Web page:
Chicago Philharmonic Trombonist Jeremy Moeller


Jeremy MoellerQ. What inspired you to pursue music as a career?

A. I had wanted to pick the saxophone when it came time to choose our instrument in 6th grade band, because John Cusack had serenaded the beautiful French foreign exchange student with an alto sax in my favorite silly movie at the time, Better Off Dead.  Unfortunately, every other boy wanted to play saxophone as well.  By the time the band director got to me, I had decided that I would just play the trombone.  My father had played in middle school, and his student model trombone was in the closet at home.  I wasn’t too serious about it until I moved from Texas to New Jersey during my freshman year in high school.  My new band director said to me, “You’re too big to be playing a student model trombone like that”, and handed me a bass trombone. Within minutes, I realized that I could play louder than the whole rest of the band combined.  It was love at first blast!  I saw a performance of the last movement of Mahler’s 3rd Symphony by the New York Philharmonic in Carnegie Hall on PBS one evening.  I was so moved by the music that by the end of the performance I knew that this was what I needed to do.  I switched back to the tenor trombone and haven’t wanted to do anything else since.

Q. What do you like about the Chicago Philharmonic’s ensemble approach in creating music?
A. I’ve always liked the varied music that the Chicago Philharmonic programs.  The first time that I played with the Chicago Philharmonic was on Chausson’s Symphony in B flat under Jesus Lopez-Cobos.  It was a wonderful piece, but not one that most of us had performed before.  It’s always fun to revisit the standards, but I enjoy playing great works that aren’t performed as often.  There are a lot of great pieces like that out there.  I also really enjoy the camaraderie between the musicians in the orchestra.  While putting together a concert requires serious work, we always are having a lot of fun playing together.  Maybe too much sometimes (especially in the back row)!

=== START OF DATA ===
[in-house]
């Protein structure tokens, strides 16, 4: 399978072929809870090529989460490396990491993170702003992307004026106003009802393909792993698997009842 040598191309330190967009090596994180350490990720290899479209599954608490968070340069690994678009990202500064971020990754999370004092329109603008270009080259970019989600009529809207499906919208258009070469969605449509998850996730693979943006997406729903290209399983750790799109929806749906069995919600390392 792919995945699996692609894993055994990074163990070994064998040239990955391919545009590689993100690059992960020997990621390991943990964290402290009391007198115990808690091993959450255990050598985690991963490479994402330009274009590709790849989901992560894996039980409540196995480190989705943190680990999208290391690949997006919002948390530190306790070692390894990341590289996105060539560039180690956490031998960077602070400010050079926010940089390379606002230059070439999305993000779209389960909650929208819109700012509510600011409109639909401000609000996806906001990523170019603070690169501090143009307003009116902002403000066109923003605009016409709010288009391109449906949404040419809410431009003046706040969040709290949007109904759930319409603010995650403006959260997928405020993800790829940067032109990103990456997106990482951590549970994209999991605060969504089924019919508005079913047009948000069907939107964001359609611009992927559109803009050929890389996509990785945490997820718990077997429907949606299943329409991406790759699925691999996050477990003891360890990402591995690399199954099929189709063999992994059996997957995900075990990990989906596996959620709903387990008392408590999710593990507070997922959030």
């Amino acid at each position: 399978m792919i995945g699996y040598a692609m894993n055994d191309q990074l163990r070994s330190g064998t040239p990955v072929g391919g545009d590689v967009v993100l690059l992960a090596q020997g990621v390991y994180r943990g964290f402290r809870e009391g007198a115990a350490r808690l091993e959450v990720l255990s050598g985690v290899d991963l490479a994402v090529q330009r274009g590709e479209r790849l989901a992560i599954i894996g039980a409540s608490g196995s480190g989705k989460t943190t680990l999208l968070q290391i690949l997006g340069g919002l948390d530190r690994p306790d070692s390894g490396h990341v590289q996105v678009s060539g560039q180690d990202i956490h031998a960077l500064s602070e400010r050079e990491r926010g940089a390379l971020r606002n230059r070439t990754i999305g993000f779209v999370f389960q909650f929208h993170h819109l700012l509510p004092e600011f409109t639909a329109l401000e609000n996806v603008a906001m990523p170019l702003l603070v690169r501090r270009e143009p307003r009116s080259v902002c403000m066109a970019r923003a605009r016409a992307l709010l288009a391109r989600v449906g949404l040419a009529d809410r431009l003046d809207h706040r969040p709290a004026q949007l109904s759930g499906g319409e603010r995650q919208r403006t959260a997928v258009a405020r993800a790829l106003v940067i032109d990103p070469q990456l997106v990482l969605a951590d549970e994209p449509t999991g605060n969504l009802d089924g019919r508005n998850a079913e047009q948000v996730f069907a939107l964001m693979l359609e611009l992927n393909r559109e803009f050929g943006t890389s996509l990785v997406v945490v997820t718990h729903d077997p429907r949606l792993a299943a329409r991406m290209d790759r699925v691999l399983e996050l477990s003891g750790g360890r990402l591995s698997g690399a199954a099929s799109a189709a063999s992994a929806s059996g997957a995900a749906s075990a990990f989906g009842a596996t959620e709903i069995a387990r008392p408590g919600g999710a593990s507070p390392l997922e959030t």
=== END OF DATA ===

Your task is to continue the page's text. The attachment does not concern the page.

Q. What new endeavors would you like to see the Chicago Philharmonic pursue in the future?
A. I’m really excited for the new collaboration between the Philharmonic and the Joffrey Ballet.  I think that those types of partnerships create new audiences and interest for all groups involved.  I hope that more of those types of collaborations are formed in the future. I think that playing in more venues around the Chicago area (western and southern suburbs for example) would also be a valuable venture.  I know that this idea has been discussed, and I hope it’s something that becomes more and more of a reality.  I also want to agree with my colleague’s (Lewis Kirk from the March e-newsletter) mentioning doing more 20th century American composers.  I’ve always loved the music of Samuel Barber, Walter Piston (his 2nd Symphony is a great work), and Howard Hanson.

Q. What are you reading at the moment?
A. I just started reading Siddhartha by Herman Hesse again.  I’ve read it many times, but I love revisiting it from time to time.  It’s a beautiful book.  Before that, I had just finished reading In the Garden of Beasts by Erik Larson (the author of Devil in the White City).

Q. What favorite music are you listening to?
A. I have a pretty diverse list of groups that I listen to.  Most of the time, I’m listening to Tool or Porcupine Tree (a British progressive rock band).  I’ve always liked Rush and Led Zeppelin, but lately I’ve also gotten into The Who, Queen, and Pink Floyd.  I recently got into a great British folk-rock band called Mumford and Sons.  Every once in a while I need some Miles Davis, John Coltrane, or Harry Connick, Jr. to balance things out as well.

Q. What do you like to do as a hobby?
A. I would have to say golf has been my long time favorite hobby.  I’ve been playing since I was about 9, and have always loved it.  Unfortunately, I haven’t really played in a couple of years.  I’m trying to work on that, but I’ll probably need to wait until the spring!  I don’t cook as much as I’d like, but I REALLY love eating great food.  Does that count as a hobby as well?

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